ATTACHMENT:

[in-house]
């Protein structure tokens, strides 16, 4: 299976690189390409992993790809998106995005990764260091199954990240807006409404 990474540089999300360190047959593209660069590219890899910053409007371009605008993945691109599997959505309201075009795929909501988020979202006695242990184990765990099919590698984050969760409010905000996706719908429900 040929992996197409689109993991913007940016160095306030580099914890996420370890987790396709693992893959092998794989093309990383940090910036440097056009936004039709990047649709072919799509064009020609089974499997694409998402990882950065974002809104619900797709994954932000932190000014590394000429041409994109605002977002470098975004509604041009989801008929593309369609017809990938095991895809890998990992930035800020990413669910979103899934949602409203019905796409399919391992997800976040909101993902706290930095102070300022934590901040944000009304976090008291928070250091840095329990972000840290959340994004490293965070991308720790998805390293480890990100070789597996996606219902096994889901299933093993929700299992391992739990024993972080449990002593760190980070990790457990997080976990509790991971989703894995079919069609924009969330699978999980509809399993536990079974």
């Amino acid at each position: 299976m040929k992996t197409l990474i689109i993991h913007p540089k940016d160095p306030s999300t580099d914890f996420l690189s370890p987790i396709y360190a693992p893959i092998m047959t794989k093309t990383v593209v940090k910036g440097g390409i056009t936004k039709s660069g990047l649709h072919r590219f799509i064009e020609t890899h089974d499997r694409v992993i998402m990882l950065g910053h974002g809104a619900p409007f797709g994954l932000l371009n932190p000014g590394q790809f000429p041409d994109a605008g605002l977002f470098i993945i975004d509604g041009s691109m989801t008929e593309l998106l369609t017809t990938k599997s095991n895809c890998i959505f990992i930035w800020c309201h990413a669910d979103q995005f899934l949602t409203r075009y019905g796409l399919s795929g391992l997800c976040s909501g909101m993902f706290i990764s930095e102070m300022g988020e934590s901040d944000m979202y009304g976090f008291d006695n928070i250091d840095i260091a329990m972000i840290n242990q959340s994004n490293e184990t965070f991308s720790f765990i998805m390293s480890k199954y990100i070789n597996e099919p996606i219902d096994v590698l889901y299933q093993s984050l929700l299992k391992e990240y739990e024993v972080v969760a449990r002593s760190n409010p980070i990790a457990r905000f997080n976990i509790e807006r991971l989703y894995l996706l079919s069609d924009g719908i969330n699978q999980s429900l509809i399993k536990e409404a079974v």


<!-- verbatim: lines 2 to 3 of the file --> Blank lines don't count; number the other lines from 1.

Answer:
């Protein structure tokens, strides 16, 4: 299976690189390409992993790809998106995005990764260091199954990240807006409404 990474540089999300360190047959593209660069590219890899910053409007371009605008993945691109599997959505309201075009795929909501988020979202006695242990184990765990099919590698984050969760409010905000996706719908429900 040929992996197409689109993991913007940016160095306030580099914890996420370890987790396709693992893959092998794989093309990383940090910036440097056009936004039709990047649709072919799509064009020609089974499997694409998402990882950065974002809104619900797709994954932000932190000014590394000429041409994109605002977002470098975004509604041009989801008929593309369609017809990938095991895809890998990992930035800020990413669910979103899934949602409203019905796409399919391992997800976040909101993902706290930095102070300022934590901040944000009304976090008291928070250091840095329990972000840290959340994004490293965070991308720790998805390293480890990100070789597996996606219902096994889901299933093993929700299992391992739990024993972080449990002593760190980070990790457990997080976990509790991971989703894995079919069609924009969330699978999980509809399993536990079974």
């Amino acid at each position: 299976m040929k992996t197409l990474i689109i993991h913007p540089k940016d160095p306030s999300t580099d914890f996420l690189s370890p987790i396709y360190a693992p893959i092998m047959t794989k093309t990383v593209v940090k910036g440097g390409i056009t936004k039709s660069g990047l649709h072919r590219f799509i064009e020609t890899h089974d499997r694409v992993i998402m990882l950065g910053h974002g809104a619900p409007f797709g994954l932000l371009n932190p000014g590394q790809f000429p041409d994109a605008g605002l977002f470098i993945i975004d509604g041009s691109m989801t008929e593309l998106l369609t017809t990938k599997s095991n895809c890998i959505f990992i930035w800020c309201h990413a669910d979103q995005f899934l949602t409203r075009y019905g796409l399919s795929g391992l997800c976040s909501g909101m993902f706290i990764s930095e102070m300022g988020e934590s901040d944000m979202y009304g976090f008291d006695n928070i250091d840095i260091a329990m972000i840290n242990q959340s994004n490293e184990t965070f991308s720790f765990i998805m390293s480890k199954y990100i070789n597996e099919p996606i219902d096994v590698l889901y299933q093993s984050l929700l299992k391992e990240y739990e024993v972080v969760a449990r002593s760190n409010p980070i990790a457990r905000f997080n976990i509790e807006r991971l989703y894995l996706l079919s069609d924009g719908i969330n699978q999980s429900l509809i399993k536990e409404a079974v």